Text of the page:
Talkin’ about Tannat
By Doug Fabbioli
Here in the Mid Atlantic, the wine grape growers have been fortunate to find a number of grape varieties that grow well here in our soil and climate, and that the winemakers can process into interesting and drinkable wines. Some of these varieties, like Chardonnay and Merlot, are well known and grown across the world in a variety of climates. Others, like Albariño or Petit Verdot, are not as widely known but have found a home here in the Virginia countryside and the surrounding areas. A grape variety that may be known a bit better and which continues to gain respect among both the producers and the customers is Tannat.
A large-clustered grape that creates a bold and rich wine, Tannat is gaining more fans the more we work with it. Originally from the Madiran region in South West France where it is used to make a robust red wine, Tannat is embraced as the national grape of Uruguay. It has been used to make rosés, soft reds, full-bodied reds, and even dessert wines, but it is best known as a deep, tannic red wine. Here in our region, most of us focus on making full, bold reds. With its higher acids and firm tannins, it is also an important blending wine used to finish off other red wines.
I was first introduced to this grape through the work of Dennis Horton at Horton Cellars. He was a maverick in our industry and his ambition to try different grapes gave those of us coming along behind him a knowledge base we could use to make choices. My other big influence for this variety was Dr. Tony Wolf from Virginia Tech. Tony was more conservative about plantings than others but he had ventured into Tannat and, although he would not call himself a winemaker, made some solid wines with the fruit. These two gave me the confidence not only to plant Tannat on my site but to recommend it to clients as well. We added these vines to our vineyard in 2005, and planted more in 2007.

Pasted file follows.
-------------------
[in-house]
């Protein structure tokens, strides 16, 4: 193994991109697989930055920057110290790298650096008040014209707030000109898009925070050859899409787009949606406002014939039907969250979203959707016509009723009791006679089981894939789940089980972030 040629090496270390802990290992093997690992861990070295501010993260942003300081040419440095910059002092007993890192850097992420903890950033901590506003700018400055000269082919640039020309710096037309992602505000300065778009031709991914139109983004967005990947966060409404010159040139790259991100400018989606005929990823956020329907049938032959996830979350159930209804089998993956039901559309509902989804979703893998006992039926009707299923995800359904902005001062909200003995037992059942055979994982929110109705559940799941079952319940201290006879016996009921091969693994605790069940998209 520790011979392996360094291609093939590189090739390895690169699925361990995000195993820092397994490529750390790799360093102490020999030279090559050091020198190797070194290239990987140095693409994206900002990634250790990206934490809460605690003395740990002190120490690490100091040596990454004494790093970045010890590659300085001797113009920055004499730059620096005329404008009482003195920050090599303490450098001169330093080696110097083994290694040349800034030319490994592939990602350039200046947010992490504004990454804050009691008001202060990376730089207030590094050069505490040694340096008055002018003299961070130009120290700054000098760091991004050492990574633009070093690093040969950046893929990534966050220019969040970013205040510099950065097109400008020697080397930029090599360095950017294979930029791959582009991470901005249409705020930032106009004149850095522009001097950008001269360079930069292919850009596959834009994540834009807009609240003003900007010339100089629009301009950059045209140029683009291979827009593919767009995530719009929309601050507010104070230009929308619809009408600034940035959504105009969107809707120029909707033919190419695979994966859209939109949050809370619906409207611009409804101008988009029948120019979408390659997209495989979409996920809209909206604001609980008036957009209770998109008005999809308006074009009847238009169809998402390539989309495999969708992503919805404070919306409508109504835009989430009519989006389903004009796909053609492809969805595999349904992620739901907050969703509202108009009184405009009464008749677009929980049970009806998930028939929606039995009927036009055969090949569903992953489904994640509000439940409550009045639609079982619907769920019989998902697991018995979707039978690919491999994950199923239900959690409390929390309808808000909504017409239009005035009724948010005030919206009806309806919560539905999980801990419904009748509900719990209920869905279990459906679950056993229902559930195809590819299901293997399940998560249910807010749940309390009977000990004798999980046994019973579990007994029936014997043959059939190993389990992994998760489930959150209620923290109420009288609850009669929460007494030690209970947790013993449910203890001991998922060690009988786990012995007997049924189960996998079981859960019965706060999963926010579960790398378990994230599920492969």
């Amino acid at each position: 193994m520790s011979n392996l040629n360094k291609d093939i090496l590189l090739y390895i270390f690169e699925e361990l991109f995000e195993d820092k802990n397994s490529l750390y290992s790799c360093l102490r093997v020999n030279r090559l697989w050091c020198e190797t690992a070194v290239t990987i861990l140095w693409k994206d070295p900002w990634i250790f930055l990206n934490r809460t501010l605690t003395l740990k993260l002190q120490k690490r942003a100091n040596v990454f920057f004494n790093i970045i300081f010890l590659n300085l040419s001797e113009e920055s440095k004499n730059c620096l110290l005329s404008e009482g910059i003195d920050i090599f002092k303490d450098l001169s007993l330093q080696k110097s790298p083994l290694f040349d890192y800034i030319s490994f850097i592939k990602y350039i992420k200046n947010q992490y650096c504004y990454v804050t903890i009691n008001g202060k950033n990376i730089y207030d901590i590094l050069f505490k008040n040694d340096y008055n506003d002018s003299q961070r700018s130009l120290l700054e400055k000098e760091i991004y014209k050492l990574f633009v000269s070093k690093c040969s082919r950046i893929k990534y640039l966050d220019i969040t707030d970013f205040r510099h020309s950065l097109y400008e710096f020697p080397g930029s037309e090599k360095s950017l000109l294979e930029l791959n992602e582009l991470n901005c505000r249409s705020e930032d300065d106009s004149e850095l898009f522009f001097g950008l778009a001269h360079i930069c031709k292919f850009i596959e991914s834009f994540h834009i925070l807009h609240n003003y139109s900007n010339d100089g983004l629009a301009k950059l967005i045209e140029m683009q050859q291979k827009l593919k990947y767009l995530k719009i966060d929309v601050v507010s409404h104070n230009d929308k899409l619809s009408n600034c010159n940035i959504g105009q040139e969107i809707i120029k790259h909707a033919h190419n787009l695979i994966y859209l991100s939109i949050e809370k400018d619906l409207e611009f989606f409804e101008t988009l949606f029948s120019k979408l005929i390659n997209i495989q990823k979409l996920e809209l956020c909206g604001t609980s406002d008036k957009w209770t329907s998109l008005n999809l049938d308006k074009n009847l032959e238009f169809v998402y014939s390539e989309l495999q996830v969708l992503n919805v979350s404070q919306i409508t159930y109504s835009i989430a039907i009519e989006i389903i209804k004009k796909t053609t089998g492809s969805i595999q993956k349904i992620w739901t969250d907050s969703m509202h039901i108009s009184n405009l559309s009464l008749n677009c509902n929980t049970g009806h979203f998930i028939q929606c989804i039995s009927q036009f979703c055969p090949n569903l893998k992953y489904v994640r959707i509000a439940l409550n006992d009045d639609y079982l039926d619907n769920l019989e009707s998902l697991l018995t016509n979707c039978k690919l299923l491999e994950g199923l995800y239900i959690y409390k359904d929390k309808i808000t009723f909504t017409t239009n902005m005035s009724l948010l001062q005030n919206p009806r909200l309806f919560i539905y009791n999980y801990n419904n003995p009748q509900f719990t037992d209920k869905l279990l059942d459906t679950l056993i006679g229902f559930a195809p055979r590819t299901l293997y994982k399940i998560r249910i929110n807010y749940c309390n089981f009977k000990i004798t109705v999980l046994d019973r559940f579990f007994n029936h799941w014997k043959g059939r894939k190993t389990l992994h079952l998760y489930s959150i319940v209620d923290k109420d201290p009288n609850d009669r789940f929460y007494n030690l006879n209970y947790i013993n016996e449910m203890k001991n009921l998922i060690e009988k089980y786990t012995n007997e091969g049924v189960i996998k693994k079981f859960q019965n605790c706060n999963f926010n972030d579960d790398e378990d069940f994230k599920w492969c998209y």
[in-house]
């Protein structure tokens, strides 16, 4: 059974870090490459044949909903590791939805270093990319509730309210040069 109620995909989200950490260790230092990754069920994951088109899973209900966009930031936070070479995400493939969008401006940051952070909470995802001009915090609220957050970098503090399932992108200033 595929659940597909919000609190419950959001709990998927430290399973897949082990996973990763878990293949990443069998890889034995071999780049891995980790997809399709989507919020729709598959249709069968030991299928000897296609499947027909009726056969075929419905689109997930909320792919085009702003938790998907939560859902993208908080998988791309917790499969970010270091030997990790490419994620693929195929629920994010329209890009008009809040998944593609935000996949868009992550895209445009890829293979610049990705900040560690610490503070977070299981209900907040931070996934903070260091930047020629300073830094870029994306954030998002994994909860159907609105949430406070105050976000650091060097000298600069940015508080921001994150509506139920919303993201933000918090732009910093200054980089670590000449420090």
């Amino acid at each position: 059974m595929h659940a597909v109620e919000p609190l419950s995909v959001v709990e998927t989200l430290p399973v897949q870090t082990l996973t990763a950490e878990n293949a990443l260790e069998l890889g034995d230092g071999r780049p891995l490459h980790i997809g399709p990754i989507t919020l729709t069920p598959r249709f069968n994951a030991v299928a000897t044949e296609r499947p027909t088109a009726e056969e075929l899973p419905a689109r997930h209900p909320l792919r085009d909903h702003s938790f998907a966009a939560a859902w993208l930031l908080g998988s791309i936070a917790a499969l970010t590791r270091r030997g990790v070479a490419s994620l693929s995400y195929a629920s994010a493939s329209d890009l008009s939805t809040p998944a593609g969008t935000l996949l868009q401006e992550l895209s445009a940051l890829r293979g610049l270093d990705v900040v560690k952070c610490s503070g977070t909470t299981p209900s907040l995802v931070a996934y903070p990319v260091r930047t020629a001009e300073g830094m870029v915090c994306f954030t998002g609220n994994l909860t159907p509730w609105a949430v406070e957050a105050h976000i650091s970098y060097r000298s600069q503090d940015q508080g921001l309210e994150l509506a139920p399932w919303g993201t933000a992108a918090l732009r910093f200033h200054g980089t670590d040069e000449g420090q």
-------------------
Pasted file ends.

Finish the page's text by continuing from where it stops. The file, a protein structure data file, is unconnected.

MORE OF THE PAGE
In the winter of 2013, we had a strong polar vortex move through our region killing off the majority of our Tannat vines. I’ve lessened my efforts on the grape since then because I didn’t have the fruit to work with. We’ve since replanted and will be bringing in Tannat from three different vineyards in this fall’s harvest. I’m excited about working further with this grape.
At a recent discussion with other winemakers in the region the consensus was that adding Tannat to our local Bordeaux-style blends seems to elevate the quality of those wines. I have done this in years past, and I love hearing others get behind the idea. We will need to promote this more, first among the winemakers, but also with the public so you understand what we are doing and why.
Wine takes time to grow, make, age, and sell. This is a long-term effort but we are building the foundation now. Keep your eyes open for wines with a Tannat component and ask your local winery if they are using it. We can help propel our region up another notch in quality recognition!
About the Author: Farmer, winemaker, entrepreneur, educator, and leader, Doug Fabbioli has been accelerating the growth and quality of Virginia’s wine industry since 1997. With his wife Colleen, Doug is the owner/operator of Fabbioli Cellars in Leesburg, VA. He is the founder and director of The New Ag School, which focuses on teaching the next generation of farmers and agriculture-related leaders. No wonder they call Doug Fabbioli the Godfather of DC’s Wine Country.